Harrison First: Yeah, yeah. I mean, there are some things like when it comes to like earning first I have to cut back, especially from the streaming like being rewarded with streaming. So I think that that is one point. But also, I mean, with today, I don’t know, if you, if you look just on all social media platforms. It’s really like out of sight out of mind. And if you’re not tripping up the algorithm, just how we think the algorithm and not being tripped, and there’s like constant engagement and your move to the back of the line. So there can be people like a jack Dorsey or Travis Scott, a Drake, who are Kendrick Lamar, who can disappear for two, three years not released one album, Tyler, the creator, not released an album or the weekend. And then when they come out of nowhere, it’s a special thing, like, and they all do that model. You know, you got Jaden Smith, or whoever their whole Instagram is blank, their whole social media is blank for like a year or two. And then they come out of nowhere, and you miss them and you and you miss that feeling of them. And it’s like such a rare thing. But when you’re at it, like an infant stage, and I was still saying I’m at an infant stage, you need to do everything possible to gain people’s attention. And then you can go and disappear later, they’re going to miss you. After a while. They’re going to be like, he was always engaged. He was always here. He was always here. And now the people will start saying, where’s Harrison First: or Where’s first? Why you know this and that. And then the moment you appear in your pop up, that excitement will bubble up again. And then you do it again. And then you can have more space in between. But I don’t even know if that. I don’t even know if that model works because with crypto, it feels like it moves fast. Like you know, every two weeks every three weeks. There’s something new. There’s a new regulation or there’s a new artists or there’s just this new way of doing things. There’s no there’s no longer NF T’s there’s this thing called GBS and everybody wants to get on the GBS. So it’s like that part. I’m still like, unsure about like, I know, music and celebrity like celebrity culture. And I’m thinking maybe that model will work within the social token space where I give, give, give, give, give, you know, in regards to just being visible, to grow the thing bigger, and then I can disappear later or Yeah, I don’t know. But I think that’s the model that I was looking at right now. It’s just, you know, be visible, be more active, continue to be active. And then, once it’s time, didn’t really take more time out and then have other things in place and maybe not be so much in people’s faces.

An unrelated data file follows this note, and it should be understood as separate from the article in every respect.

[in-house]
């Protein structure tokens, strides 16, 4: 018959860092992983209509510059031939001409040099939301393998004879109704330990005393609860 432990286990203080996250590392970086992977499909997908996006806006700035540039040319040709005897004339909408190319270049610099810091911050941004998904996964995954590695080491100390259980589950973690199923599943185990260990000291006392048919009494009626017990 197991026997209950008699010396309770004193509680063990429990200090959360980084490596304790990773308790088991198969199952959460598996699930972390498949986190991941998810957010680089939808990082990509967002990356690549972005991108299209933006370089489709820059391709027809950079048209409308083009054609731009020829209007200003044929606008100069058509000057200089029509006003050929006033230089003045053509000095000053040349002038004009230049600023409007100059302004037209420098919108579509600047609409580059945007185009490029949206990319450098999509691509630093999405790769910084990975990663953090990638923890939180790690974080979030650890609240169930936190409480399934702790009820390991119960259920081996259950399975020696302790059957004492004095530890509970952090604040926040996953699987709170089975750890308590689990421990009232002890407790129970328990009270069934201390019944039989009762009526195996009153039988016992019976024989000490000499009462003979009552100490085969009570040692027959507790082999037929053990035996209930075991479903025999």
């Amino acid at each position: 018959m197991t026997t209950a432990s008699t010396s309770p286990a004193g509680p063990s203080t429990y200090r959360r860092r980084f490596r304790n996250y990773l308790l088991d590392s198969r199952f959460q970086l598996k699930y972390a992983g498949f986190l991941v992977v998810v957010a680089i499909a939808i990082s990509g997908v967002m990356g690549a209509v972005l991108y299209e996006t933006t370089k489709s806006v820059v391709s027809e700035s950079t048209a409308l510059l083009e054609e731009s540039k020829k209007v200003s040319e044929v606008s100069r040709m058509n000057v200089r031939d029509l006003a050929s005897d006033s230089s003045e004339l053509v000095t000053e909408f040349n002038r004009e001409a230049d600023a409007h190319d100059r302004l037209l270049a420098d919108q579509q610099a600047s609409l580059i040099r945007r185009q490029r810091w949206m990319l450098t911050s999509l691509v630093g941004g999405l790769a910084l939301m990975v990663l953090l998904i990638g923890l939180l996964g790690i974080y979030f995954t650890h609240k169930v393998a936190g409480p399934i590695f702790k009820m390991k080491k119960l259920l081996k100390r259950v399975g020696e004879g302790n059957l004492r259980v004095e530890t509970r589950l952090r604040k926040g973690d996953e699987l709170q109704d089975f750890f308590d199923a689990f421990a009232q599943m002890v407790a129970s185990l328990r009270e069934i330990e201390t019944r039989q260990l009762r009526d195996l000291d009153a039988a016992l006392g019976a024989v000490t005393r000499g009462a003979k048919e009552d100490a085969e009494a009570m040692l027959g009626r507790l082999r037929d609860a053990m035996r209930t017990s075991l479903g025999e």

Adam Levy: Do you think big artists like the weekend? Like Travis, Scott, Tyler, the creator, do you think that they would succeed in doing their own social token communities? And I’ll give you a reason why I bring this up. Because, unlike you, you’re very heavily invested in the day to day of this community, right? A lot of these other like, let’s disappear for six months, a year, two years and come back type of artists that have built that level of fame. I don’t know. I personally don’t know how involved they are right. But I assume that they have so many other things going on, that it’d be hard to nurture community very personally the same way you do. Do you think that’s like the only model to be successful on social tokens? Or do you think there’s other ways to do it? Beyond being so heavily invested like you are?

Harrison First: Yeah, there’s, there’s, there’s way better ways to doing it. Like if it’s literally me and one other person, when it comes to managing everything. So if I do take the time out to build the team, such as well, we’re well has all these amazing, like, moderators, and admins, you know, to cater to all time zones. And then well, shark can come in when he what needs to come in. That’s the ideal model for me. But people like Travis Scott weekend, Justin Bieber, a little Yachty, soldier, boy, they won’t be able to succeed in social tokens because it is only a fan token for them. And I think they only see it as maybe the fan token or as a cash grab. Just because you have to look at social tokens almost as if like a YouTuber model or a blogger model. Or influencer model. Really, somebody has to be simulated in the community constantly, right? And there has to be things in place for them. So all of those people have really had some nice cash grabs, but it’s, they’re not successful in it, because they’re not really active in it.